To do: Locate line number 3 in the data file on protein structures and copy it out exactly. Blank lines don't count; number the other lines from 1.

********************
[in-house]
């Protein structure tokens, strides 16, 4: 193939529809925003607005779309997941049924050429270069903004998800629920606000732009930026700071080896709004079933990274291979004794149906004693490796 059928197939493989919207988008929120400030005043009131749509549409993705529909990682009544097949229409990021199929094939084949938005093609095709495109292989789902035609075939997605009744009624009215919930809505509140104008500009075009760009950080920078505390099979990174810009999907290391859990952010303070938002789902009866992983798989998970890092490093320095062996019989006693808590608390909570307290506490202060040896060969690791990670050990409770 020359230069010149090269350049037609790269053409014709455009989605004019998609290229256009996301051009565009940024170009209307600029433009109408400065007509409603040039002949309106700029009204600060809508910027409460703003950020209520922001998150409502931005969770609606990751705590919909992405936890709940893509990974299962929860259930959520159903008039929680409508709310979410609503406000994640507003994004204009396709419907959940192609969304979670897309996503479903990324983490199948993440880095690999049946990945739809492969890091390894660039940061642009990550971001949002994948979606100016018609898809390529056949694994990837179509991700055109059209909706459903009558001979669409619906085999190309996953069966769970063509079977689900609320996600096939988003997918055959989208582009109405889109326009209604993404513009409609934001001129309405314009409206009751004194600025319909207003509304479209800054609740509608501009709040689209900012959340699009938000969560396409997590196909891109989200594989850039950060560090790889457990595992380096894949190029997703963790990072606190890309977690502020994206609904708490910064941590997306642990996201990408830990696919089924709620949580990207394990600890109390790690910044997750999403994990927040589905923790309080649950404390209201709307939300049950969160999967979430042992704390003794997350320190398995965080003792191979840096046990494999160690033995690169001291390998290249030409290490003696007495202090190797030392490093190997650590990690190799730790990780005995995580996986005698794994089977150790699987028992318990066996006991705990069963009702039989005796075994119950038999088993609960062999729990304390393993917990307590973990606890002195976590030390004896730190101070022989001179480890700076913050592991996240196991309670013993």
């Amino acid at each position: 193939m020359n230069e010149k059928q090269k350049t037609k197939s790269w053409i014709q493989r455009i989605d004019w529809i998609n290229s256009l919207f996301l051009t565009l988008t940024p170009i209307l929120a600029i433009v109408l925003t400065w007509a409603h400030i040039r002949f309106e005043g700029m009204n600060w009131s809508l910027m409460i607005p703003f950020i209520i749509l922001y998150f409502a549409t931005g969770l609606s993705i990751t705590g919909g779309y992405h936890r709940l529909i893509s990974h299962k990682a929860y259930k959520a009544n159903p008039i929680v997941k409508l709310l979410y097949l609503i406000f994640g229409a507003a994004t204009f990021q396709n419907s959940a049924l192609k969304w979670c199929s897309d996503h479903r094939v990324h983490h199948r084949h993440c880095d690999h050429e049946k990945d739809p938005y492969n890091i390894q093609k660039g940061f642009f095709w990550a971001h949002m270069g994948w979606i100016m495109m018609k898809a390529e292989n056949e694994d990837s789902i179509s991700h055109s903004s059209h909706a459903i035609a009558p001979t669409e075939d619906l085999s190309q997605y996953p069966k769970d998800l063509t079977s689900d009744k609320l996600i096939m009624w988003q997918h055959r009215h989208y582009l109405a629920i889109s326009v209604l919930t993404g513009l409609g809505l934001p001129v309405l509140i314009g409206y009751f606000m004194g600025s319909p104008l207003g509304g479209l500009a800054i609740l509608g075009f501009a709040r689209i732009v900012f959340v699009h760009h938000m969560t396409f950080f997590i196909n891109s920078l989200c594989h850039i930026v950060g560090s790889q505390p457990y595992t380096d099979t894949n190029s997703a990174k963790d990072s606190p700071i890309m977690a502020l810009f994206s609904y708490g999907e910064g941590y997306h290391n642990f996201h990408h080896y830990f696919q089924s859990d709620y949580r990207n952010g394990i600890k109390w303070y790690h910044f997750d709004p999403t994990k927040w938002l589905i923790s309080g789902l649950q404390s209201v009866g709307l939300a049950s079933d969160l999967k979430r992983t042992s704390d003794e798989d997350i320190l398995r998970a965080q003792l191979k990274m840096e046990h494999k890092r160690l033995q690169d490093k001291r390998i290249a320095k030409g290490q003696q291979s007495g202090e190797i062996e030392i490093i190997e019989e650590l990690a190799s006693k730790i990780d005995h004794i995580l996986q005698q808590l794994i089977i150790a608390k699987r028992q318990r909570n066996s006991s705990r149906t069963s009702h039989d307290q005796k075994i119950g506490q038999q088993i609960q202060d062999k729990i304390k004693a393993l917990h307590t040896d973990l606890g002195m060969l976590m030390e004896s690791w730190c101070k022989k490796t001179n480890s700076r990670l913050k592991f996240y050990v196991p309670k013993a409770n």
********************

């Amino acid at each position: 193939m020359n230069e010149k059928q090269k350049t037609k197939s790269w053409i014709q493989r455009i989605d004019w529809i998609n290229s256009l919207f996301l051009t565009l988008t940024p170009i209307l929120a600029i433009v109408l925003t400065w007509a409603h400030i040039r002949f309106e005043g700029m009204n600060w009131s809508l910027m409460i607005p703003f950020i209520i749509l922001y998150f409502a549409t931005g969770l609606s993705i990751t705590g919909g779309y992405h936890r709940l529909i893509s990974h299962k990682a929860y259930k959520a009544n159903p008039i929680v997941k409508l709310l979410y097949l609503i406000f994640g229409a507003a994004t204009f990021q396709n419907s959940a049924l192609k969304w979670c199929s897309d996503h479903r094939v990324h983490h199948r084949h993440c880095d690999h050429e049946k990945d739809p938005y492969n890091i390894q093609k660039g940061f642009f095709w990550a971001h949002m270069g994948w979606i100016m495109m018609k898809a390529e292989n056949e694994d990837s789902i179509s991700h055109s903004s059209h909706a459903i035609a009558p001979t669409e075939d619906l085999s190309q997605y996953p069966k769970d998800l063509t079977s689900d009744k609320l996600i096939m009624w988003q997918h055959r009215h989208y582009l109405a629920i889109s326009v209604l919930t993404g513009l409609g809505l934001p001129v309405l509140i314009g409206y009751f606000m004194g600025s319909p104008l207003g509304g479209l500009a800054i609740l509608g075009f501009a709040r689209i732009v900012f959340v699009h760009h938000m969560t396409f950080f997590i196909n891109s920078l989200c594989h850039i930026v950060g560090s790889q505390p457990y595992t380096d099979t894949n190029s997703a990174k963790d990072s606190p700071i890309m977690a502020l810009f994206s609904y708490g999907e910064g941590y997306h290391n642990f996201h990408h080896y830990f696919q089924s859990d709620y949580r990207n952010g394990i600890k109390w303070y790690h910044f997750d709004p999403t994990k927040w938002l589905i923790s309080g789902l649950q404390s209201v009866g709307l939300a049950s079933d969160l999967k979430r992983t042992s704390d003794e798989d997350i320190l398995r998970a965080q003792l191979k990274m840096e046990h494999k890092r160690l033995q690169d490093k001291r390998i290249a320095k030409g290490q003696q291979s007495g202090e190797i062996e030392i490093i190997e019989e650590l990690a190799s006693k730790i990780d005995h004794i995580l996986q005698q808590l794994i089977i150790a608390k699987r028992q318990r909570n066996s006991s705990r149906t069963s009702h039989d307290q005796k075994i119950g506490q038999q088993i609960q202060d062999k729990i304390k004693a393993l917990h307590t040896d973990l606890g002195m060969l976590m030390e004896s690791w730190c101070k022989k490796t001179n480890s700076r990670l913050k592991f996240y050990v196991p309670k013993a409770n």